These trends are concerning for release of information companies and their clients because attorneys and record retrieval companies are able to obtain large volumes of essentially unrestricted, unregulated PHI at lower fees by using generic, template forms. Furthermore, patients are unaware of the risks associated with the documents they are signing and are not actually providing “informed consent.” Such risks include:

  • No acknowledgement of HIPAA rights
  • No expiration date, allowing third parties to copy and use the “patient-directed” request letter indefinitely
  • No restriction on sensitive information regarding HIV, sexually transmitted diseases, psychotherapy notes, substance abuse and more

Health System Impacts

As the misuse of patient-directed requests grows, so does the impact across health system departments. Not only does this issue directly affect the Health Information Management (HIM) department, it also affects the Compliance and Legal/Risk Management departments.

HIM departments must mitigate patient privacy risks while managing an increase in volume, workload, costs and staffing.

Compliance departments are concerned about OCR incrimination, which results in knee-jerk responses versus well-informed actions. There is also a lack of time and resources to appropriately push back on meritless attorney complaints and threats.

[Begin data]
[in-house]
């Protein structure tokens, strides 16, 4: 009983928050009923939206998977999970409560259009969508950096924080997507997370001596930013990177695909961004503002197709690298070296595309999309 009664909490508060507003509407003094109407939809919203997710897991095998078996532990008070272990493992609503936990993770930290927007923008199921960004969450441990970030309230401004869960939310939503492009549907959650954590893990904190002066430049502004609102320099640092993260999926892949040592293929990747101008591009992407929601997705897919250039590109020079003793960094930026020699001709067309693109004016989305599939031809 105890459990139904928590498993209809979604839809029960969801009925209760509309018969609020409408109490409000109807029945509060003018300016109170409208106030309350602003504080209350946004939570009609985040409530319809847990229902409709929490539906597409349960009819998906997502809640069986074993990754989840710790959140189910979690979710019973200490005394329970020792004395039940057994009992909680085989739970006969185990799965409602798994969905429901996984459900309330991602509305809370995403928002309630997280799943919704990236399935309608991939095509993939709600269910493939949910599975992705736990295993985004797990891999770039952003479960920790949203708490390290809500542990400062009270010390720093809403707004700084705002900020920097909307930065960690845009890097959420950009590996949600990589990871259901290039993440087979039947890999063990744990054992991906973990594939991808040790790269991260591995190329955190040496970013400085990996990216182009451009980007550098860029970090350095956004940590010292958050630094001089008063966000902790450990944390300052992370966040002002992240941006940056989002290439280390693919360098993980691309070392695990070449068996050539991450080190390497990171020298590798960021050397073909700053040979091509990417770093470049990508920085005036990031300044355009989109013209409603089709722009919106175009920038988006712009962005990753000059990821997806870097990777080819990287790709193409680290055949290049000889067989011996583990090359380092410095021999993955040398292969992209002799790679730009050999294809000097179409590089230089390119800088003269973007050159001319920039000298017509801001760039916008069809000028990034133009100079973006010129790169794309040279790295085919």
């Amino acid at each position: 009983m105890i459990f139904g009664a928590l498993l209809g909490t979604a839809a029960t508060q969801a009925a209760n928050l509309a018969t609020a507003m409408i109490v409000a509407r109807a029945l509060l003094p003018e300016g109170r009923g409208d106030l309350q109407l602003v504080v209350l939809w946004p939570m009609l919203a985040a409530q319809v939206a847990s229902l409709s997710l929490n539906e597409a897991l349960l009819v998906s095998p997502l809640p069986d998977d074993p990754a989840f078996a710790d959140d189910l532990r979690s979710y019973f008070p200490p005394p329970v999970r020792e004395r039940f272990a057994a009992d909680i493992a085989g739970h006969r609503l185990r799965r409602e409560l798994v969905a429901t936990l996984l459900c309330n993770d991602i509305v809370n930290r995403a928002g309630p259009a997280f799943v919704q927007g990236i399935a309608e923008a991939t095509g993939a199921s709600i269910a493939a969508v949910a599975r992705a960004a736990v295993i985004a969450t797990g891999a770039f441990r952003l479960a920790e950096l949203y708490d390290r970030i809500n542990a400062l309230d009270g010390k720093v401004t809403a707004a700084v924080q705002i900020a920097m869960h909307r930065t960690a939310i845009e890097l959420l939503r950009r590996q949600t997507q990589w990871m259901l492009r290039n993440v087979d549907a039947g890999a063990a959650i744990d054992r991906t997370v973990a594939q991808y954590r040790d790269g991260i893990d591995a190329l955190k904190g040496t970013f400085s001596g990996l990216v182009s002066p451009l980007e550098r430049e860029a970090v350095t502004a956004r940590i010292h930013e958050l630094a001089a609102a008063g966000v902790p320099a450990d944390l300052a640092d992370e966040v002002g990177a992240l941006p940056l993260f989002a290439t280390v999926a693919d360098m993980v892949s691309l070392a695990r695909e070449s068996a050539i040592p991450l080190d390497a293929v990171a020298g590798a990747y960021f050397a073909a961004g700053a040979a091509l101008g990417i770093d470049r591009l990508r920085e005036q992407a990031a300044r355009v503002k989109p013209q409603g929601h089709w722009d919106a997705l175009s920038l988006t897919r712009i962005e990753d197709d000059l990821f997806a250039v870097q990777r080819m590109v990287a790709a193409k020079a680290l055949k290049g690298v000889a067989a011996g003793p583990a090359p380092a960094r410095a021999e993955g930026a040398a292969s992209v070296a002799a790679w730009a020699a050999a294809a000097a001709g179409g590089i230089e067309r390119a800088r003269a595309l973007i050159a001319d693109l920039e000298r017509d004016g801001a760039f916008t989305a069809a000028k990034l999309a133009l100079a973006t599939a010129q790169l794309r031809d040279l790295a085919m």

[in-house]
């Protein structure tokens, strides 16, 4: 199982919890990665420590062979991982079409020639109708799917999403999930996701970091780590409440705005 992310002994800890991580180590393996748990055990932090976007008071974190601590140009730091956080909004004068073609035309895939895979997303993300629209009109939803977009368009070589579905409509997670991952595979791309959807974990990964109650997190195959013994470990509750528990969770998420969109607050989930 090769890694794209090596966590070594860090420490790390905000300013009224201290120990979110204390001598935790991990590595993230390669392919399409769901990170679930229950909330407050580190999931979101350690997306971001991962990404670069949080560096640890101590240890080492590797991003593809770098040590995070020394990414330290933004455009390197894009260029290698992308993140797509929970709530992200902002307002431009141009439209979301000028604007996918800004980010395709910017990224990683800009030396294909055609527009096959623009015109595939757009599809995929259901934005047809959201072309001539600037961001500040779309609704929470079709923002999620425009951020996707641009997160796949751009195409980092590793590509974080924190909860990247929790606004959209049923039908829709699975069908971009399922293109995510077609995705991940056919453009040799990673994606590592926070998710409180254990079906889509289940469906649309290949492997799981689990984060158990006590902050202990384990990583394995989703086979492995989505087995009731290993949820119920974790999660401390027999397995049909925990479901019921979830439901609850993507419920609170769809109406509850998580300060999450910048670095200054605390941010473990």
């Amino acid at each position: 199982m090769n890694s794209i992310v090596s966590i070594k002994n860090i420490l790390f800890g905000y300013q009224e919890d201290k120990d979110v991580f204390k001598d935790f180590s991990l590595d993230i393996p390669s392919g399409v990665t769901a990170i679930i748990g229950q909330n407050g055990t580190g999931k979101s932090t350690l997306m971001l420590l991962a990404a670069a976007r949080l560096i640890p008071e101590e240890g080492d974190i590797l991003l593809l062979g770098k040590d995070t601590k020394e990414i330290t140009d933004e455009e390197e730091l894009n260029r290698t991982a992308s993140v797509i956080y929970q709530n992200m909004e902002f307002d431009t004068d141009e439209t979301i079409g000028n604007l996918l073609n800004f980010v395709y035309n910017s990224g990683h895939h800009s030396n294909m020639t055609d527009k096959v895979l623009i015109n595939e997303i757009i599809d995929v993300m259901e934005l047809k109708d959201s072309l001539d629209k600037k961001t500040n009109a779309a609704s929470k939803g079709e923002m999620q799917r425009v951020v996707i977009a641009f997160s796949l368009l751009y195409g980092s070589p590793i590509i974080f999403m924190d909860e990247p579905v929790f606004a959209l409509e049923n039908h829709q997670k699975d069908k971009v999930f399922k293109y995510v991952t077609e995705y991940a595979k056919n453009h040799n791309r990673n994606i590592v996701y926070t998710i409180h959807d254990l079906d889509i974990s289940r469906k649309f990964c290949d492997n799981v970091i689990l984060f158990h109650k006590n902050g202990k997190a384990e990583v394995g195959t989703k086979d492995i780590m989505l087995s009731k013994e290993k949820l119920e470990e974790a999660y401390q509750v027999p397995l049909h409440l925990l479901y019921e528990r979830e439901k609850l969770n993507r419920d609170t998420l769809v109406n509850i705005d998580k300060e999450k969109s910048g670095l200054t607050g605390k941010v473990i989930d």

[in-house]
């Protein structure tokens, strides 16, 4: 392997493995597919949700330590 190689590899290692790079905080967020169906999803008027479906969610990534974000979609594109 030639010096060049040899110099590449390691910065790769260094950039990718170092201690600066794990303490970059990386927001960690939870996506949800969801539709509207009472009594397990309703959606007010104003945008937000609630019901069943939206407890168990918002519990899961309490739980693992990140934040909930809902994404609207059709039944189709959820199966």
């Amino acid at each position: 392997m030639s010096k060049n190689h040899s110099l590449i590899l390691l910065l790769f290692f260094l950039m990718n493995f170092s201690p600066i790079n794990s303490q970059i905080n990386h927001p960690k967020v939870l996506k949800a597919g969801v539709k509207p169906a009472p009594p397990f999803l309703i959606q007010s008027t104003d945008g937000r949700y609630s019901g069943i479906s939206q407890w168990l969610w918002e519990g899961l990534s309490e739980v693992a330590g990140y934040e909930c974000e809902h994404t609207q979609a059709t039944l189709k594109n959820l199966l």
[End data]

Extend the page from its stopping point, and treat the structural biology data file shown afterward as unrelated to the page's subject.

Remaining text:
Legal and Risk Management departments face OCR complaints and outside attorney pressure, and lack understanding of the steps and costs required to fulfill requests for medical records. For all parties involved, proper training is needed to mitigate risk and take appropriate action in response to attorney requests and patient-directed requests.

PHI Disclosure Management: Recommendations for Organizations

All health systems and organizations should have a plan in place to combat attorney misuse of patient-directed requests. Here are four simple, yet effective tactics:

  • Provide HIPAA training and education throughout your organization, particularly focused on patient access and patient privacy. Include departments such as HIM, Legal, Compliance, Risk Management, Finance, etc.